In the virtual archive of the National Library I find a picture of my great-grandmother in her wedding dress and I understand that, somehow, a part of me was also there. Arturo Talavera arrives from Mexico to help me develop wet plate collodion pictures, an old photographic process also used by Courret in his studio. We work with natural light, old cameras and chemicals we ourselves mix. After four days, not a single picture has come out. Arturo, the expert, performs tests to see if the problem is in the camera, in the collodion that is not ripe or is expired, in the silver nitrate or the fixative that we changed for cyanide. Or maybe it is the darkroom that lets in some light. We moved the darkroom to a more protected area and changed all the chemicals once more to rule each one out. It seems that the silver nitrate, contaminated with dust particles, is causing the errors. We boil it and place it back again to solve the problem.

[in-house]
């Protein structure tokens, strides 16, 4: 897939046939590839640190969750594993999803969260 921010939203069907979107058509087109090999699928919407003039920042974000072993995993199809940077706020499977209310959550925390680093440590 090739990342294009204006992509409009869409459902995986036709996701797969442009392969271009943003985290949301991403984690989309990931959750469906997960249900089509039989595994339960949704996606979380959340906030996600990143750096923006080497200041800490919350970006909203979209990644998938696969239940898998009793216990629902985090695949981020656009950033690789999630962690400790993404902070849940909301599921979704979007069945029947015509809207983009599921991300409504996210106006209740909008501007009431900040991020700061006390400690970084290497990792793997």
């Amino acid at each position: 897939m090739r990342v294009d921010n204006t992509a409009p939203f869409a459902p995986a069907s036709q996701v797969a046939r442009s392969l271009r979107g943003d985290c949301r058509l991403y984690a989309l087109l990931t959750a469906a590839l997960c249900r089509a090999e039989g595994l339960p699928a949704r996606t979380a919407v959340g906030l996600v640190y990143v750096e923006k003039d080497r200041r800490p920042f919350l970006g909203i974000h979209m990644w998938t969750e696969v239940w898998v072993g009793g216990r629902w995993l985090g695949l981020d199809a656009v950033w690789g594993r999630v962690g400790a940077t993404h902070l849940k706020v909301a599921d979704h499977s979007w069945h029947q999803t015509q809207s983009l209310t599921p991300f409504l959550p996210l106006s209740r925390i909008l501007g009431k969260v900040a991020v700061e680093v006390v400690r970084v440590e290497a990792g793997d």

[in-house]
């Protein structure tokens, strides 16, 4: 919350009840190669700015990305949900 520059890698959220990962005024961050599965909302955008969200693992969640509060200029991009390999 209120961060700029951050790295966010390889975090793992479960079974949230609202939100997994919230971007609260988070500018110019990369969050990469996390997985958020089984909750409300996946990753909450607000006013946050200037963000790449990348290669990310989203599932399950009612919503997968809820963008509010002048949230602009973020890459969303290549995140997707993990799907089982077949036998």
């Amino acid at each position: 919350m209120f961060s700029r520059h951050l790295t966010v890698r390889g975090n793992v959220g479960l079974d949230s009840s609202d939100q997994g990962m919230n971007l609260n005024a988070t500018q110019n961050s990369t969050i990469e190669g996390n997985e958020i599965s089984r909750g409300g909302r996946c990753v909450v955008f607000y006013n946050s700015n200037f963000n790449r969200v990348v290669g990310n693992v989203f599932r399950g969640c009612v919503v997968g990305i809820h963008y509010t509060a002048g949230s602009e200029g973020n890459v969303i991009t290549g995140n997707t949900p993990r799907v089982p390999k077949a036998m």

We work for fifteen days and the experience brings the evolution of photography to my mind. While I breathe under the focusing cloth that I drape over my head to see the inverted image through the camera lens, I start to better understand photography. Time and light, the image as true as that of a mirror. One hundred and fifty years have reduced exposure times, and our patience. History now has different parameters. After several tries, the images finally start to appear. All the effort gives each photo a special value. I keep them all, flawed or not, since mistakes are part of the project. I clean the glass plates, pour the collodion, sensitize the emulsion, bring into frame, expose, measure the time and develop. Today, three months after completing the project, the ambrotypes, tintypes and negatives take me back, with their magical voices, to those December days.I wonder what Courret would think if he came back to life and saw what has become of his studio. He would stand on the balcony and be surprised at the way his street, the Jirón de la Unión looks, so different, bustling, with lights and people of an informal Lima unknown to him. I think he'd run for his camera, as I did many times during those two weeks.